Movie Review: ‘Gods of Egypt’ challenge Gerard Butler, Nikolaj Coster-Waldeau to dazzle audiences
I don’t want to call “Gods of Egypt” kitsch, because that would imply on some level that “Gods of Egypt” is fun.
In fact, “Gods of Egypt” has to be one of the least fun, joyless slogs you’d never want to sit through. But it is kitsch. Kitschy in the way that pewter wizard sculptures and “Dragonlance” novels are kitschy. The kind of kitsch that leaves you annoyed, bored, exhausted and unwilling to use the bathroom at the theater because you’re afraid that all of the cool, tough theatergoers who saw the “Revenant” will be waiting in there to give you a swirly. And, never forget, you deserve that swirly.
Beware the prologue. Obviously, there are exceptions to this rule but when a film starts explaining what you’re about to see with the same level of desperation that’s reserved by someone who used your laptop and forgot to erase their user history, then it would be a good idea to collect all of your personal items and make your way to the nearest exit.
The infodump that greets us in the beginning of “The Gods of Egypt” explains everything and nothing. Through plummy narration we learn that the gods of ancient Egypt once lived among us mortals. We learn the gods were more than 10 feet tall, could fly (but only if they can’t, apparently) and had golden blood. What we don’t learn is why ancient Egyptian gods almost exclusively consist of the whitest most Scottish people you’ve ever seen or why Egypt is populated by British people with waspy names like Beck.
From there things just kind of happen. Horus (“Game of Throne’s” Nikolaj Coster-Waldeau) has his eyes ripped out of his skull by Uncle Set (Gerard Butler) during his ill-fated God-King Inauguration, Geoffrey Rush can change size and shape through a pained, gassy expression. Additionally, Rush repeatedly saves a flat earth every night when he zaps a cosmic space worm with a “Gods of Egypt” zap stick. A decidedly Aryan looking Egyptian teen mourns the loss of his girlfriend by trading corny banter with Horus. A black man has his blue glowing brain ripped out of his skull by Butler.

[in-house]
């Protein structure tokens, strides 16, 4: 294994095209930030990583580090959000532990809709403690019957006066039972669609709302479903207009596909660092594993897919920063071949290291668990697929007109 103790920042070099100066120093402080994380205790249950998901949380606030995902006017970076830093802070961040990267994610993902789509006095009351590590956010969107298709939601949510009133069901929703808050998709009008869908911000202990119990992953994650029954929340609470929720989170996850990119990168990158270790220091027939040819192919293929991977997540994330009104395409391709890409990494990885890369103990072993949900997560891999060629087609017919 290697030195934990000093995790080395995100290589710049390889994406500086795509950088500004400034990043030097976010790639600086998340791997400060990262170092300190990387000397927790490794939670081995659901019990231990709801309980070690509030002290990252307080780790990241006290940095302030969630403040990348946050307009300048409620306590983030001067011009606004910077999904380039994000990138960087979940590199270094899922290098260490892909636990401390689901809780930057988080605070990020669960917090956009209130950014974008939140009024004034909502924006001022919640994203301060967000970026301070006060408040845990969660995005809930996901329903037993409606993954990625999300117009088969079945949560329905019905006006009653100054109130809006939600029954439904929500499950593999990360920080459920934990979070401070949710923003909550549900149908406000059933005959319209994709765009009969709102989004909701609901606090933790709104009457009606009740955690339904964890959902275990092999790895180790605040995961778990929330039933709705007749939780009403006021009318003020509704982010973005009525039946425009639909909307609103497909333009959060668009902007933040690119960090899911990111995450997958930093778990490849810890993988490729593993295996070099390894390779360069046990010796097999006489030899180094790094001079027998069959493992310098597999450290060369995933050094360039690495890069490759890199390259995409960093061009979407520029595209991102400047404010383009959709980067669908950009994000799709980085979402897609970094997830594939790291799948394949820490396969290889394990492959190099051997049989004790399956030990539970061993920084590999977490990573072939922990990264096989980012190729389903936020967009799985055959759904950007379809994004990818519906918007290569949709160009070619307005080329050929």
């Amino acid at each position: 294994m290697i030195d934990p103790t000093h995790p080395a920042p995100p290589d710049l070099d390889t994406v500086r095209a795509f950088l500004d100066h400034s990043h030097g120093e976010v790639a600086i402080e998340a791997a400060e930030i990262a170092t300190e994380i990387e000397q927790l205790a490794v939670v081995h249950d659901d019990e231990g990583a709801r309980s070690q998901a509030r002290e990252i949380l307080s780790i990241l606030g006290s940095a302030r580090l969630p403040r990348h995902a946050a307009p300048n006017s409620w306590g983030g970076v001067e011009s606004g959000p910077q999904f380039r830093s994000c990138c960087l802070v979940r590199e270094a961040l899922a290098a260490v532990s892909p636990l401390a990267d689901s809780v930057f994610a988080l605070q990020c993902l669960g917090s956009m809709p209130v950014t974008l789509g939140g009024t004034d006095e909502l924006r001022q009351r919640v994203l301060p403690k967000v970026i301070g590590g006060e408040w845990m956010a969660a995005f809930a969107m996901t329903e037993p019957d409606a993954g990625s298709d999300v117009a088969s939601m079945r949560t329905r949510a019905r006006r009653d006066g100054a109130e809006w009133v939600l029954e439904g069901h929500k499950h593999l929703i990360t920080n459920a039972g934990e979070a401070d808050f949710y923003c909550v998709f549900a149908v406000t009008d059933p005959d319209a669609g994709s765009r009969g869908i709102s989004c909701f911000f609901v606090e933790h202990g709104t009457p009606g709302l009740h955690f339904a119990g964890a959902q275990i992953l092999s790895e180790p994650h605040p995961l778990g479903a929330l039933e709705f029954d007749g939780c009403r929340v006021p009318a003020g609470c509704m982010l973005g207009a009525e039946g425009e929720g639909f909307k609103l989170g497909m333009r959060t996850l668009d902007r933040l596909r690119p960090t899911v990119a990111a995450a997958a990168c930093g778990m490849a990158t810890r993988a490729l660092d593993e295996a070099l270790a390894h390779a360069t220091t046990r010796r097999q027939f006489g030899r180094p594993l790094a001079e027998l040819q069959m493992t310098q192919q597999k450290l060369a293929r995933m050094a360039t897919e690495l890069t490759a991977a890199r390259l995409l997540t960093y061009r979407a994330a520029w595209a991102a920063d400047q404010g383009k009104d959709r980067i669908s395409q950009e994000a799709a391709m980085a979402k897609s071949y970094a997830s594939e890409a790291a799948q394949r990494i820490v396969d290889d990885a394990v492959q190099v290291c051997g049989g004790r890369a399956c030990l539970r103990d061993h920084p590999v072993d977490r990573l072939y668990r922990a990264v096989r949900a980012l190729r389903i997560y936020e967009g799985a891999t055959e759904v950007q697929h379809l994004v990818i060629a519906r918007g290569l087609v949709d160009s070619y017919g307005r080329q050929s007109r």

“Gods of Egypt” is just a series set-pieces. Maybe in the first draft of the film’s screenplay there was an actual plot, but somewhere along the way story was swapped out in favor of multiple scenes of silvery, dog Transformers repeatedly throwing themselves into a version of Egypt that looks like it should be across the street from Circus Circus on the Vegas Strip.
This movie does something unthinkable. It’s the kind of movie in which a perpetually shouting Gerard Butler is murdering people while either riding around on the backs of giant cobras or in sedan chairs carried aloft by hundreds of birds and it’s still boring.
Still, this is an Alex Proyas movie and even at its worst (anything that isn’t “Dark City” or “Spirits of the Air, Gremlins of the Clouds”), they still contain a few moments of indelible imagery. For instance, a scene set within Anubis’ underworld briefly shakes “Gods of Egypt” out of its bland, blockbuster aesthetics.
Part black-light poster, part air-brushed van mural, the scene depicts rotting pharaohs glibly determining the fates of the recently dead. There’s a macabre whimsy at play the rest of the movie lacks. Written by Matt Sazama and Burk Sharpless the surprisingly prolific role playing game enthusiasts responsible for the equally terrible “Dracula: Untold” and the already forgotten “The Last Witch Hunter,” “The Gods of Egypt” merely exist as a warning that good screenplays aren’t made from cobbling together the character sheets from last night’s Dark Ages session.
Mike Sullivan is a movie reviewer for Weekender. Movie reviews appear weekly in Weekender.
“Gods of Egypt”
Starring: Gerard Butler, Nikolaj Coster-Waldeau, Brenton Thwaites, Chadwick Boseman, Courtney Eaton
Director: Alex Proyas
Length: 217 minutes